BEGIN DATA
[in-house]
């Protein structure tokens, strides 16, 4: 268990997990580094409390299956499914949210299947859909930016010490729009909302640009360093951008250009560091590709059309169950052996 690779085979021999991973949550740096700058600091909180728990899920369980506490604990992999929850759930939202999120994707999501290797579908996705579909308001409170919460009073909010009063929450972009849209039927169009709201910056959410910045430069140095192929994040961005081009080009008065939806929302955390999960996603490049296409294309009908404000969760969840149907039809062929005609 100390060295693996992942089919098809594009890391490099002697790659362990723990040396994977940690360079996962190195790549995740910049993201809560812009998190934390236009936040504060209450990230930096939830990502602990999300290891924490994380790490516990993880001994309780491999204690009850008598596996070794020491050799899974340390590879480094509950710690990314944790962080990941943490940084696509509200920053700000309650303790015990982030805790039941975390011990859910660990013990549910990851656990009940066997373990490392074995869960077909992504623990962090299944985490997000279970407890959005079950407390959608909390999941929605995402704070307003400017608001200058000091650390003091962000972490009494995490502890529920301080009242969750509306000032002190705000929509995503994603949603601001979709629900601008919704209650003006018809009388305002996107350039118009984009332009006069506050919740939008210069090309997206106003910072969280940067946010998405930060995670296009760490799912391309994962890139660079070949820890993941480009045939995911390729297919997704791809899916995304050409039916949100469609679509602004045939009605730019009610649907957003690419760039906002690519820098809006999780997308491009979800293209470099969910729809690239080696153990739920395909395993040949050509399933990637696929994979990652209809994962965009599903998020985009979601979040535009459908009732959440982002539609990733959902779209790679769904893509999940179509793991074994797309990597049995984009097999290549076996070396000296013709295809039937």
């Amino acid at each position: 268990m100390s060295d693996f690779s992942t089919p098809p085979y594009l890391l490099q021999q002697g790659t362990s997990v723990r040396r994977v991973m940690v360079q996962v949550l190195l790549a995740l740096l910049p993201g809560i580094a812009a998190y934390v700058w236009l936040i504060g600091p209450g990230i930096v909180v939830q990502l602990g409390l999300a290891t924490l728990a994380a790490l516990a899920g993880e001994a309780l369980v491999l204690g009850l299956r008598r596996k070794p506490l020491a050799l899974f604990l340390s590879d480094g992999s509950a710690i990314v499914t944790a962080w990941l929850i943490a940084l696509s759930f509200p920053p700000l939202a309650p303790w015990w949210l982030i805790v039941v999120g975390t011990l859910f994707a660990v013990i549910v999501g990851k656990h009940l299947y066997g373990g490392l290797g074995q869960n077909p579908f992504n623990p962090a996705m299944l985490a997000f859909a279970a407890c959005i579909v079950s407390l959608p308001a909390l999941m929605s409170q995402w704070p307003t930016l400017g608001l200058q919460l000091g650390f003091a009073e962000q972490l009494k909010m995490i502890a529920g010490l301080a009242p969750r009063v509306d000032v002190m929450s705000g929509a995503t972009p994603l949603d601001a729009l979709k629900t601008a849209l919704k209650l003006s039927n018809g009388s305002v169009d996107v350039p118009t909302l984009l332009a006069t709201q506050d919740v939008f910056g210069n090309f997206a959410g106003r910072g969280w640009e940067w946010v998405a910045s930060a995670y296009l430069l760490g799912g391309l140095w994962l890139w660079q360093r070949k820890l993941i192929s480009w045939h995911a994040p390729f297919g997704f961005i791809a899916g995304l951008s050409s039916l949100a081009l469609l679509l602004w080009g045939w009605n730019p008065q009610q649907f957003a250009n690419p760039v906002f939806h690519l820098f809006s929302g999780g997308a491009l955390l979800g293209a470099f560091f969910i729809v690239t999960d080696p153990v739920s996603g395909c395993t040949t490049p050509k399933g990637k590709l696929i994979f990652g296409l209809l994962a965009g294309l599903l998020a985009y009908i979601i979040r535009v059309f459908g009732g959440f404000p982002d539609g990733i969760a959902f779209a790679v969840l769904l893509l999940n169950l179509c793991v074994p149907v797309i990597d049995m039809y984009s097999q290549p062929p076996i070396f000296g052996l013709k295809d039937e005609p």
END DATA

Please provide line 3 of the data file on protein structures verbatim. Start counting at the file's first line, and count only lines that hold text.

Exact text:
């Amino acid at each position: 268990m100390s060295d693996f690779s992942t089919p098809p085979y594009l890391l490099q021999q002697g790659t362990s997990v723990r040396r994977v991973m940690v360079q996962v949550l190195l790549a995740l740096l910049p993201g809560i580094a812009a998190y934390v700058w236009l936040i504060g600091p209450g990230i930096v909180v939830q990502l602990g409390l999300a290891t924490l728990a994380a790490l516990a899920g993880e001994a309780l369980v491999l204690g009850l299956r008598r596996k070794p506490l020491a050799l899974f604990l340390s590879d480094g992999s509950a710690i990314v499914t944790a962080w990941l929850i943490a940084l696509s759930f509200p920053p700000l939202a309650p303790w015990w949210l982030i805790v039941v999120g975390t011990l859910f994707a660990v013990i549910v999501g990851k656990h009940l299947y066997g373990g490392l290797g074995q869960n077909p579908f992504n623990p962090a996705m299944l985490a997000f859909a279970a407890c959005i579909v079950s407390l959608p308001a909390l999941m929605s409170q995402w704070p307003t930016l400017g608001l200058q919460l000091g650390f003091a009073e962000q972490l009494k909010m995490i502890a529920g010490l301080a009242p969750r009063v509306d000032v002190m929450s705000g929509a995503t972009p994603l949603d601001a729009l979709k629900t601008a849209l919704k209650l003006s039927n018809g009388s305002v169009d996107v350039p118009t909302l984009l332009a006069t709201q506050d919740v939008f910056g210069n090309f997206a959410g106003r910072g969280w640009e940067w946010v998405a910045s930060a995670y296009l430069l760490g799912g391309l140095w994962l890139w660079q360093r070949k820890l993941i192929s480009w045939h995911a994040p390729f297919g997704f961005i791809a899916g995304l951008s050409s039916l949100a081009l469609l679509l602004w080009g045939w009605n730019p008065q009610q649907f957003a250009n690419p760039v906002f939806h690519l820098f809006s929302g999780g997308a491009l955390l979800g293209a470099f560091f969910i729809v690239t999960d080696p153990v739920s996603g395909c395993t040949t490049p050509k399933g990637k590709l696929i994979f990652g296409l209809l994962a965009g294309l599903l998020a985009y009908i979601i979040r535009v059309f459908g009732g959440f404000p982002d539609g990733i969760a959902f779209a790679v969840l769904l893509l999940n169950l179509c793991v074994p149907v797309i990597d049995m039809y984009s097999q290549p062929p076996i070396f000296g052996l013709k295809d039937e005609p």